Upon entering the shop, the change in the atmosphere is clear through all senses – from the sudden rush of cold air that contrasts with the heat outside, to the scent of books along with a sense of quietness, and an instantaneous greeting from the staff. The environment around me was drastically different from the world outside, like a tiny haven in the middle of a bustling city. The modification of an old Peranakan shophouse to suit the commercial enterprise of a bookshop created a space of transition for rest, like a quiet harbour. A bookseller approached me and asked if I have been here before, to which I replied no. She then gave me a detailed introduction to the bookshop; from the categories of books they had to their specific locations. I was left alone soon after, but this encounter established trust and familiarity between the booksellers and me. Given that the shop was literally filled with books all over the place, such availability of help eliminated most of the problems in finding books and dispelled the intimidating nature of bookstores (given the quietness that projected some sort of formality to be kept).
The shop had a diverse collection of books. As such, a trip to this shop was not just a mere transition through space; it provided a wealth of information and intellectual conversations, especially with the booksellers who were more than happy to talk about books than the average Joe. While on first glance the shop seemed to be a place for mere commercial exchanges, underneath its array of books lay a diversity of novels that were hard to find anywhere else. Such a choice of books may have transcended mere capitalistic values of putting bestsellers out there, and may have shown a certain level of curating and personal interest/stake in the sale of books.
The customers in the shop were mostly middle-aged Caucasians and Chinese Singaporeans, coming with their families or as couples on a lazy Sunday afternoon. There were very few customers who came alone; individuals associated a certain level of familial value with the bookshop as a quiet resting spot on a weekend. The crowd’s movement was largely hindered by not only the narrow walkways due to the obstructing bench, but also by the small size of the space that simply could not accomodate an overwhelming crowd. The crowd maintained the silence present in the shop, albeit with a few exceptions of children roaming around the shop. Interestingly, most of the customers chose to explore the bookshelves at the back that stored restocks and children’s books, instead of browsing through the massive literary section that was largely catered for their age group. Perhaps one of the reasons for this may have been that the point-of-sale counter was directly in front of the literary section, providing little private space for customers to browse. This however, may pertain to the lack of interest in reading, given the fleeting attention of some; I observed that these customers were merely enjoying the air-conditioning while taking a break from their café-hopping trip through their conversations that pierced through the shop’s quietness. The shop was located in the middle of a popular café district that catered to such a crowd. The notion of the bookshop as a stopover was even clearer during the lunch hour, as a notable number of customers left the shop upon meeting their friends or picking up calls.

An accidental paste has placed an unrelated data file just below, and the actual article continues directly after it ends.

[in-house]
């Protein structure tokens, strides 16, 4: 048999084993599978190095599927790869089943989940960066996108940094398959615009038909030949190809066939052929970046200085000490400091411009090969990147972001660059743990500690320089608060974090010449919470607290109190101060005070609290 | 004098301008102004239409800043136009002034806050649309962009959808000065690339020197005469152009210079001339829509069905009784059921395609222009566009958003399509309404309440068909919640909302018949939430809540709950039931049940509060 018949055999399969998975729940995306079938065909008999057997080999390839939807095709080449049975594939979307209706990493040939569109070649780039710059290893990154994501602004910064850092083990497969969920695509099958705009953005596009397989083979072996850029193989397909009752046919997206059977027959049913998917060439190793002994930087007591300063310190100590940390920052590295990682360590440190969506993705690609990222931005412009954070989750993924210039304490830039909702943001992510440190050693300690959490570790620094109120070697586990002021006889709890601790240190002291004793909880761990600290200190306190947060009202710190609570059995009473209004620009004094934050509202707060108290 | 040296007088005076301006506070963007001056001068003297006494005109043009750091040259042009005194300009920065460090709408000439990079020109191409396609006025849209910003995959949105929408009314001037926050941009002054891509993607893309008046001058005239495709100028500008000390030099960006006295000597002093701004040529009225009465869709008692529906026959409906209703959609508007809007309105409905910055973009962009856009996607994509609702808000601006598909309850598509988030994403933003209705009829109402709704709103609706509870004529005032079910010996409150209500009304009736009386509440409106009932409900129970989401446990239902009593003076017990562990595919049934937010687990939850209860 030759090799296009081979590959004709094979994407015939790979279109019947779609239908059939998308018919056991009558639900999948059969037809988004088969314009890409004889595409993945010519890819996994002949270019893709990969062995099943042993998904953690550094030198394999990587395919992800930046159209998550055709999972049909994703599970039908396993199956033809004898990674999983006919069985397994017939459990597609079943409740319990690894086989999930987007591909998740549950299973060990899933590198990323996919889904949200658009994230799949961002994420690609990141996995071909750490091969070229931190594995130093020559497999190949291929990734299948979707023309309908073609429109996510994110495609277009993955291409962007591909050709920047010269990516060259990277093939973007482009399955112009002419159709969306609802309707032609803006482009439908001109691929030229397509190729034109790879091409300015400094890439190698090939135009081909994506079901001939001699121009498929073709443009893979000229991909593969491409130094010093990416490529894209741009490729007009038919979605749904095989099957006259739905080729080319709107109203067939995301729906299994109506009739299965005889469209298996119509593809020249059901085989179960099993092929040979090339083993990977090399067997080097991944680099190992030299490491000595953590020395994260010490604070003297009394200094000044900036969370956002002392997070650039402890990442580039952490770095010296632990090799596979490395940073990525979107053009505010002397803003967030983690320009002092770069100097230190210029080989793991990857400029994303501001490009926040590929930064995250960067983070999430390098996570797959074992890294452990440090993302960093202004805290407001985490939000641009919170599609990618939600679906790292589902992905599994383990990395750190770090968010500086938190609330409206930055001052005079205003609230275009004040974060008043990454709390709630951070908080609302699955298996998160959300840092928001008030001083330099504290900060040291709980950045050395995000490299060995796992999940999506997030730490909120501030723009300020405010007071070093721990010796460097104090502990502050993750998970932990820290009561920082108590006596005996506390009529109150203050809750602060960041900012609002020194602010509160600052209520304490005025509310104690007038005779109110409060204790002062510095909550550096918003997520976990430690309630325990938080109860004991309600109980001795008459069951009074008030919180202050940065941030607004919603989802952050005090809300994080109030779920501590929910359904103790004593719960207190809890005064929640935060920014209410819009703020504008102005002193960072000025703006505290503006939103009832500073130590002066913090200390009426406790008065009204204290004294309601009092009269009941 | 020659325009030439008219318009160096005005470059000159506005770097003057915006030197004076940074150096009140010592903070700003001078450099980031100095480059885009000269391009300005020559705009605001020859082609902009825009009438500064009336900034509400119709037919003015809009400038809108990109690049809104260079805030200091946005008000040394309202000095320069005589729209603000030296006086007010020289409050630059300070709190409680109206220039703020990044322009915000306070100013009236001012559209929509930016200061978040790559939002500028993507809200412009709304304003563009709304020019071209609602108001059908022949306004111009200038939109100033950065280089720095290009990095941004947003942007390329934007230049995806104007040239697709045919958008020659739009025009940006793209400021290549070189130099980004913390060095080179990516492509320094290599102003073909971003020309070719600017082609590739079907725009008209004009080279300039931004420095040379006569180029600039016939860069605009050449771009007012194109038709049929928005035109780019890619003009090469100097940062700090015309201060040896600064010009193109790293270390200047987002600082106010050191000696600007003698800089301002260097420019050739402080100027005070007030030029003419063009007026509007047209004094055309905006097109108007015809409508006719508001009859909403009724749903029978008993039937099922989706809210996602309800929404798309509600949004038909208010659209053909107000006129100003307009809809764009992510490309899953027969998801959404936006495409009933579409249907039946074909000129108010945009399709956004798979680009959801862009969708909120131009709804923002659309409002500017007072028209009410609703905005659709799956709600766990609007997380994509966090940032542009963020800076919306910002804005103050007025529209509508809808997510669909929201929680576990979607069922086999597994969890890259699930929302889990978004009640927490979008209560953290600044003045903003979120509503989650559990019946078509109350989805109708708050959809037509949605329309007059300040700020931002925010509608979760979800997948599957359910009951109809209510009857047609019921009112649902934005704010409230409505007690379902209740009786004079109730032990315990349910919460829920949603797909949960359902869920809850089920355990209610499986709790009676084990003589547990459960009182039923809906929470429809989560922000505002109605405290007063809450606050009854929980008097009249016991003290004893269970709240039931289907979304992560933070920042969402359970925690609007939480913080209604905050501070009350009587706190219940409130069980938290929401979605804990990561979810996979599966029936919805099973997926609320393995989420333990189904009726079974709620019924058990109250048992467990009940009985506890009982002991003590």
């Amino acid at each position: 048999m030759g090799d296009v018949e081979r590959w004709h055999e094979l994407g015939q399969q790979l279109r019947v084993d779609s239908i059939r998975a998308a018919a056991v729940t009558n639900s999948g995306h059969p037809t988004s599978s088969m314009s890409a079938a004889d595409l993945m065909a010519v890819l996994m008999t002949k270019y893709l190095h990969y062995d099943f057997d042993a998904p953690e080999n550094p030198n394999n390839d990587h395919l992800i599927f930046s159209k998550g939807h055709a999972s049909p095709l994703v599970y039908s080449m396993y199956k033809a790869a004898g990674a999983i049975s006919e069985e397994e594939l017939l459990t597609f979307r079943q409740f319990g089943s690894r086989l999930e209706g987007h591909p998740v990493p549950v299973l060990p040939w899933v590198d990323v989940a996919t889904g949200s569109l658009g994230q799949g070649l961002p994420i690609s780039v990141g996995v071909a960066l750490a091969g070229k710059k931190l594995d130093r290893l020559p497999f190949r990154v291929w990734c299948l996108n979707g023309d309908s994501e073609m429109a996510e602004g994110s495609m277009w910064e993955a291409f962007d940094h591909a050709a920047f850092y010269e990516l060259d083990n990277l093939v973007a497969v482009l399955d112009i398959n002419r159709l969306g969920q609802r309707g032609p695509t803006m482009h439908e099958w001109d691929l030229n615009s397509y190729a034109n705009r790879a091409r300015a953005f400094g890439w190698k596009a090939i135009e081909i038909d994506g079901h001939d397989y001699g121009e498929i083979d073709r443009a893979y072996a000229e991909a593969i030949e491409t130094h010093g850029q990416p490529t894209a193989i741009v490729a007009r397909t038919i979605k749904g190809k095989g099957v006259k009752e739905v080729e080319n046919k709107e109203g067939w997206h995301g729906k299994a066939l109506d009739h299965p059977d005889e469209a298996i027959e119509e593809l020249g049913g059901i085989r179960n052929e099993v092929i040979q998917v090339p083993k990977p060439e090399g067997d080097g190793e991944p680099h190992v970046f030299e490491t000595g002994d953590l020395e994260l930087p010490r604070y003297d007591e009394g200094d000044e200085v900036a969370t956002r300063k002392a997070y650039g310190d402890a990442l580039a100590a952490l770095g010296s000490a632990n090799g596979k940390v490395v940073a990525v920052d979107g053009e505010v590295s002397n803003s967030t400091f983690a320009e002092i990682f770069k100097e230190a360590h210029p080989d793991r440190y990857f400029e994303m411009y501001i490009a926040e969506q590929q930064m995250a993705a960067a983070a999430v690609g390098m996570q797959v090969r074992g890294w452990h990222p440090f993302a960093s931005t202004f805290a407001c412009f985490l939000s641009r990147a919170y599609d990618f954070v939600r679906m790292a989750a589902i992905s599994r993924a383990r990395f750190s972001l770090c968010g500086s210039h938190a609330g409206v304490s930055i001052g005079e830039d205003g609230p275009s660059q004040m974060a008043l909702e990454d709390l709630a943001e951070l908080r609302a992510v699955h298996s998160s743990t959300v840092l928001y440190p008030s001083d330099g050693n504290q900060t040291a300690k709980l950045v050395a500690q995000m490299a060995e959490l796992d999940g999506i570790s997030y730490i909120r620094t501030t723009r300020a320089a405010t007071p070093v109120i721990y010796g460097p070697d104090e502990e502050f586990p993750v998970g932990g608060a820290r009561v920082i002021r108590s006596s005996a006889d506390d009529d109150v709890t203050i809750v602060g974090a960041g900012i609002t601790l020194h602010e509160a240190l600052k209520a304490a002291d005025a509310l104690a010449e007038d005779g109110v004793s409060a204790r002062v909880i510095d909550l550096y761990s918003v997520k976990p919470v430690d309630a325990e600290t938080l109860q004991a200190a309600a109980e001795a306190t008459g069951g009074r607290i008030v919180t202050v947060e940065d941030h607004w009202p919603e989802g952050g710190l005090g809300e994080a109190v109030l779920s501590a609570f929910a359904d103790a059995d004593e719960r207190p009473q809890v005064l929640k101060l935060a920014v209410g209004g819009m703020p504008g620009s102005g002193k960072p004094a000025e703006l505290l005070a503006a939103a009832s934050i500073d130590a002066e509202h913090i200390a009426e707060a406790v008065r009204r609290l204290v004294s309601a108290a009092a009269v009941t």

Nevertheless, there were interactions between customers and booksellers that reinforced the shop’s function as a haven of books. A young Caucasian boy asked a bookseller for a book, and the latter proactively searched for it and handed it to him later with a smile. Similarly, the kid’s parents requested for some books that swung the crew into motion; from searching it on the computer to heading upstairs to pick it up. This series of interactions affirmed not only the system in place for customers to acquire books quickly, but also highlighted the wealth of intellectual small talk and social conventions that created a level of friendliness and warmth for the shop to keep its value in the midst of dying bookshops in Singapore.
I made my way out of the shop, but not without purchasing a book; to which I noticed a huge display of signatures and well wishes behind the counter. Perhaps this space is more than just a spot of transition; it has a wealth of intellectual and familial connections that makes this shop a place to always return to. For those who do not read and like this place to be a mere point of rest, it clearly holds a different meaning to book lovers who treasure this place as an institution that supports the love for reading.